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Around the world in 80 trades

Thursday 2nd June 2011

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IG Markets Chris Weston offers a look at worldwide currency trading



Asian traders took the brave decision to counter-trade the strong downward move overnight by US and European traders. The different news releases overnight were undoubtedly bearish and risk was dealt a firm blow to the midriff. The euro was sold off heavily against the JPY and the USD, plus made a new record low against the CHF. The ‘swissy’ benefited not just from risk aversion flows, but was probably the only country in the world releasing encouraging domestic data, with strong PMIs  and retail sales that show that it trades as a growth currency in its own right. Elsewhere, the EUR/USD was supported to a degree on speculation that Greece will soon see a second bailout which could involve sizeable rolling over of existing debt, extensions of maturities and even a lump sum of money from the IMF and ECB. However, Moody’s late session downgrade of Greek debt by one notch and assigning a negative outlook caused some of that positive sentiment to unwind. The EUR/USD made a low of 1.4308 just after the US close, so the fact that it pushed up to 1.4366 is positive. Technically, it was interesting that the EUR/USD failed to break above the 50% retracement of the May sell-off which we had alluded to in the last two reports, so this should mark a good short opportunity going forward. On the other hand, the data out of the US has been poor, and with fears of a ‘double-dip’ resurfacing, the USD is struggling to gain any traction even against the euro. This means that traders could look to step in and buy dips at 1.4270 (38.2% retracement of the recent rally from 1.3975 to 1.4455). The main point of focus for traders will be tonight’s US initial claims and Spanish employment rate.



The USD/JPY traded off session lows of 80.82 to push back above 81.00 and onto a high of 81.33, taking its lead from the Nikkei which also saw buying interest after the unwind of the market. The key pieces of data overnight were the ADP private sector job and the ISM manufacturing reports, which both missed estimates by some way. This was evident in the strong buying in US treasuries with the ten-year yield dropping twelve basis points; the lowest level this year. The miss on the ADP private sector job print was substantial and we saw the likes of Goldman Sachs and UBS cut its assumptions for Friday’s all important non-farms jobs report with the overall consensus now standing at 170,000 jobs created. Tonight’s US initial jobless claims will be closely watched to see if the trend of above 400,000 claims continues. Whilst we have not seen the most accurate non-farm leading indicator (the employment component of the service PMI data), all the other data points have been poor and we would not be surprised to see a number south of consensus. This has put more pressure on the USD/JPY, so we believe traders will continue to sell into rallies at present. Japanese data today did not ignite a huge amount of volatility, with the monetary base increasing 16% and 1Q capital spending increasing 3.3%. However, most of the domestic focus is on prime minister Mr Kan and speculation that he will look to step down at the end of this year.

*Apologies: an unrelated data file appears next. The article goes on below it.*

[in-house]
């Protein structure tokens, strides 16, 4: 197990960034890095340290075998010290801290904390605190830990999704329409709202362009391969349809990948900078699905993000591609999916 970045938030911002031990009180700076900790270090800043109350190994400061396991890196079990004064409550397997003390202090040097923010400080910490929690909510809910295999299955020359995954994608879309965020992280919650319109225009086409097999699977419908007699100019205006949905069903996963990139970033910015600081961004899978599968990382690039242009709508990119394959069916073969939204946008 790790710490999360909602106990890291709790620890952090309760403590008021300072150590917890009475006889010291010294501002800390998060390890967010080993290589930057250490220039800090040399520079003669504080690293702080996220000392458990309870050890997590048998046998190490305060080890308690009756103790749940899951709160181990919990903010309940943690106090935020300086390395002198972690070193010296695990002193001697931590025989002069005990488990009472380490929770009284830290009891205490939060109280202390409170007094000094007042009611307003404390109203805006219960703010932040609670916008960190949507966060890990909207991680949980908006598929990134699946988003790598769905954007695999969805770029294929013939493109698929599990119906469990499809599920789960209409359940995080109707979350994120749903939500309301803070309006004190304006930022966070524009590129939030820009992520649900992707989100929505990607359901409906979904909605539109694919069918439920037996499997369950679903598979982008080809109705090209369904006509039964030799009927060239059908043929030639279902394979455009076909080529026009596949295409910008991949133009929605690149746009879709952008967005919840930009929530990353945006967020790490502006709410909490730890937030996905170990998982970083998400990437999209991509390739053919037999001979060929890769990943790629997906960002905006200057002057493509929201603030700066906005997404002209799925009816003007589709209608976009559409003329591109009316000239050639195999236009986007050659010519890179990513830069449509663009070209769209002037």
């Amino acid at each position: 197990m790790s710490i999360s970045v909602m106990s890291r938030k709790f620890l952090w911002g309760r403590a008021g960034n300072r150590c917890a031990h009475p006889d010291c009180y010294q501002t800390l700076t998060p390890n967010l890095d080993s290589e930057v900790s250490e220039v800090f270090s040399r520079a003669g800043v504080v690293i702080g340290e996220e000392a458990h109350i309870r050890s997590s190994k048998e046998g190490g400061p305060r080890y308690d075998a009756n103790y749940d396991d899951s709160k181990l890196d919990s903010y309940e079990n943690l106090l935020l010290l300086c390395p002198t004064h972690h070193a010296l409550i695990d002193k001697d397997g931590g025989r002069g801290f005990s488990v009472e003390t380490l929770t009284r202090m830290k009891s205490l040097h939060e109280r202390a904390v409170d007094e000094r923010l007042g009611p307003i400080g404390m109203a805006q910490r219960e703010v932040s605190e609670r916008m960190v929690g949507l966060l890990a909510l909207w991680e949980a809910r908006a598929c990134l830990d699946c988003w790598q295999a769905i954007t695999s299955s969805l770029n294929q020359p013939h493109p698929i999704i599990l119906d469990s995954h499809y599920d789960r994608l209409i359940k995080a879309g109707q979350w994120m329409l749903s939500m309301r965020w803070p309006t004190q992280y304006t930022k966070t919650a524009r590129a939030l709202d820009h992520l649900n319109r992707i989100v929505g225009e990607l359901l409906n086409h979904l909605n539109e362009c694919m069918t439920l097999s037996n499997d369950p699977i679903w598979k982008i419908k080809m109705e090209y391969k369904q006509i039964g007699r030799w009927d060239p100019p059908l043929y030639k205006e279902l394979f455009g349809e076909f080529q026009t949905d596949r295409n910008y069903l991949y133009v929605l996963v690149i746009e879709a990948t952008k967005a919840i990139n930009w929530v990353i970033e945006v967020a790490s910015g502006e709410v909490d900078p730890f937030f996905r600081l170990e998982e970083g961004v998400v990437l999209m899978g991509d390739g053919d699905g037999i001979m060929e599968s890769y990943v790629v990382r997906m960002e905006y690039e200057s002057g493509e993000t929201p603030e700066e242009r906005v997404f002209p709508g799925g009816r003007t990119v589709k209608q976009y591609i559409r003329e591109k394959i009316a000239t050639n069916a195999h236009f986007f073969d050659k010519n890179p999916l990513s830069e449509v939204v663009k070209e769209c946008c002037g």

Not surprisingly, the AUD was met with heavy selling overnight as investors dumped commodities and risk currencies. This occurred after extremely poor manufacturing and private sector employment reports fuelled already growing concerns about the strength of the US economic recovery.  From the Australian market’s 4pm close to the end of the US session, the AUD fell from 1.0740 to around 1.06.  Upon beginning Asian trade as 1.0614, the AUD drifted to a low of 1.0587 after the ASX 200 opened nearly 2% lower in-line with US leads.  However, after mid morning retail sales figures for April rose more sharply than expected (1.1% versus a  0.4% consensus), the AUD got a renewed ‘shot in the arm’ and quickly recaptured the 1.06 level, surging into the 1.0640 range. The market no doubt took this data point as an additional ‘tick’ for a rate hike in the coming months.  The AUD currently sits at 1.0620.



The sterling came under strong selling pressure overnight as sharply weaker-than-expected UK manufacturing PMI saw long traders running for the exit door and a fresh wave of new selling. For the third straight month, British manufacturing PMI missed expectations, coming in at 52.1 from 54.4 in April, versus market expectations of 54.2. It was nearly the slowest pace in two years as output and new orders fell, raising serious questions about where economic growth will come from and how the Bank of England can conceivably think about raising interest rates to battle inflationary pressures. It hit a high of 1.6494 in early European trade before moving down to a low of 1.6329; it’s currently a few pips higher at 1.6430. As we mentioned yesterday, the resistance through the 61.8% Fibonacci retracement at 1.6480 was evident again overnight as sellers moved into the market, driving it lower. During the Asian session, the market looks to have found some interim support just above the 1.63 figure, which coincides with previous highs around the 1.6305 level. Looking ahead to European trade, traders are going to be focussing on overall risk appetite as well as the latest reading on UK construction PMI which is due at 6.30pm (Melbourne Time). As it stands, the market is expecting a figure of 53.7 following last month’s 53.3.


IG Markets

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